In a separate proof-of-concept (that does not require stabilization of the soliton comb), we demonstrate non-destructive THz imaging with a microcomb. In future this could enable compact THz sources with a single laser diode integrated with a high-Q microresonator and a UTC-PD instead of using multiple lasers. Figure 5(a) shows the experimental configuration of the THz imaging system using the soliton-microcomb-based THz source. Instead of connecting the UTC-PD to a harmonic mixer, the rectangular waveguide output port is connected to a pyramidal horn antenna for radiating the THz signal. The horn antenna has a gain of 25 dBi with an 11.1 mm × 9.3 mm rectangular aperture. Figure 5(b) shows a photograph of the imaging setup. The THz camera has 1024 pixels (32×32 array) and 1.5 mm spatial resolution. It is placed ∼135 mm away from the antenna and in the radiating field of the THz signal. Figures 5(c) and 5(d) show photographs of two peanuts that are used as test samples. The red foam in the photographs is used as a sample holder and is transparent for the 331 GHz signal. The insets in Fig. 5(c) and 5(d) show the internal structures of two peanuts, one with two nuts and the other one with only one nut inside, respectively. Figures 5(e) and 5(f) show their respective THz transmission images. Due to the absorption of the THz wave by the nuts, there are two low-intensity (blue) regions in Fig. 5(e) (two nuts) and only one in Fig. 5(f) (one nut).
In conclusion, we have demonstrated stabilized THz wave signal generation based on a soliton microcomb. The frequency of the THz signal, which is linked to the comb repetition rate, can be controlled with a bandwidth of >150 kHz via the frequency of an auxiliary laser. Using this mechanism for feedback, the THz signal can be phase-locked to a hydrogen maser such that the generated THz wave has the same frequency stability as the maser. Compared to THz generation schemes based on conventional frequency combs [2,12], the demonstrated scheme achieves more than 40 dB lower phase noise for >1 MHz offset frequencies with a phase noise floor of -118 dBc/Hz. Compared to electronic frequency multipliers  and resonant tunneling diodes , our scheme achieves ∼20 dB lower phase noise when scaling to the same carrier frequency. By locking the microcomb to an optical reference, our scheme could provide even lower phase noise by down converting optical frequencies to the THz range, instead of up-conversion of microwave to THz by electronic frequency multiplication. When scaling previous experiments based on microwave soliton microcombs [25,26,28] to 331 GHz for comparison, our work shows a 20 dB lower phase noise than work in silica wedge  and Si3N4 resonators  and a similar performance to MgF2 resonators . We believe that our stable, atomic-clock-referenced THz signal can be used for THz metrology  and THz astrophysics [39,40], e.g. to search for young galaxies, and to measure the evolution of interstellar matter. Moreover, the demonstrated low-noise THz generation scheme could have a high impact on high-speed THz wireless communication , especially for space applications [41,42], that do not suffer from atmospheric signal attenuation. In addition, we successfully tested the generated THz signal for use in THz imaging applications. THz images were obtained for different samples, non-destructively revealing the internal structure of test samples. By simply changing the diameter of the microresonator, different frequencies of THz waves from 100 GHz to several THz can be generated, which have a wide range of possible applications in agricultural and industrial imaging . By using a high-performance UTC-PD , this system could generate milliwatt-level THz signals. Taken together with progress in chip-integrated soliton microcombs  and monolithically integrated UTC-PDs , these results pave the way for low-noise, room-temperature-operation, chip-based THz wave signal generation, which can be used for high-capacity wireless communication, THz metrology, and non-destructive imaging and sensing.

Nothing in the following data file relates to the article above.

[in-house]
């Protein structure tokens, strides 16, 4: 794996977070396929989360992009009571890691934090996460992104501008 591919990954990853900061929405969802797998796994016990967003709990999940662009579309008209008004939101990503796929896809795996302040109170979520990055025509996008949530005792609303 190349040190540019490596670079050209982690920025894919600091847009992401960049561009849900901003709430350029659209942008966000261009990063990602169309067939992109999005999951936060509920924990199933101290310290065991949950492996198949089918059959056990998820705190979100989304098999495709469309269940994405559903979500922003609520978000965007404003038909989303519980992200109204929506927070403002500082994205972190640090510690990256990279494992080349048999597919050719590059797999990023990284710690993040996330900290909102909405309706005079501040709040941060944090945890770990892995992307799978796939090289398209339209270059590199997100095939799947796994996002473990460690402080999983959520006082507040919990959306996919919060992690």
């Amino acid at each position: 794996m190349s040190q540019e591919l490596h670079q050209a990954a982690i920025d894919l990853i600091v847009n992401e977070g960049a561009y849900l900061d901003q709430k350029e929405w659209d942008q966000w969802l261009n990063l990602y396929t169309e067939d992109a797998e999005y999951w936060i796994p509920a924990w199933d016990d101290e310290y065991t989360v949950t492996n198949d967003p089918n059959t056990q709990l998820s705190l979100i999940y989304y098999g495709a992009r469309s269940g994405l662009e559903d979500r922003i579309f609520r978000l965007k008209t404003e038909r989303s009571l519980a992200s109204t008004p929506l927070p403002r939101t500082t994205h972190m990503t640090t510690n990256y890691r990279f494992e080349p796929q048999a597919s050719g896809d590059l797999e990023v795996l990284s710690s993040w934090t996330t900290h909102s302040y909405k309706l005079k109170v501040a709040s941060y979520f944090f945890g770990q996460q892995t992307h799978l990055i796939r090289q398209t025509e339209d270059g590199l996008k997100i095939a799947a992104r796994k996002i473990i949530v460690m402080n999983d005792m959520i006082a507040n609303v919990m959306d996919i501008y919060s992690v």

H2020 Marie Skłodowska-Curie Actions (713694, 748519); H2020 European Research Council (756966); Engineering and Physical Sciences Research Council; Royal Academy of Engineering.
The authors would like to thank Prof. Stepan Lucyszyn at Imperial College London for the loan of the THz camera used in these experiments. We thank Giuseppe Marra, Ian Hill and Alissa Silva for helpful discussions.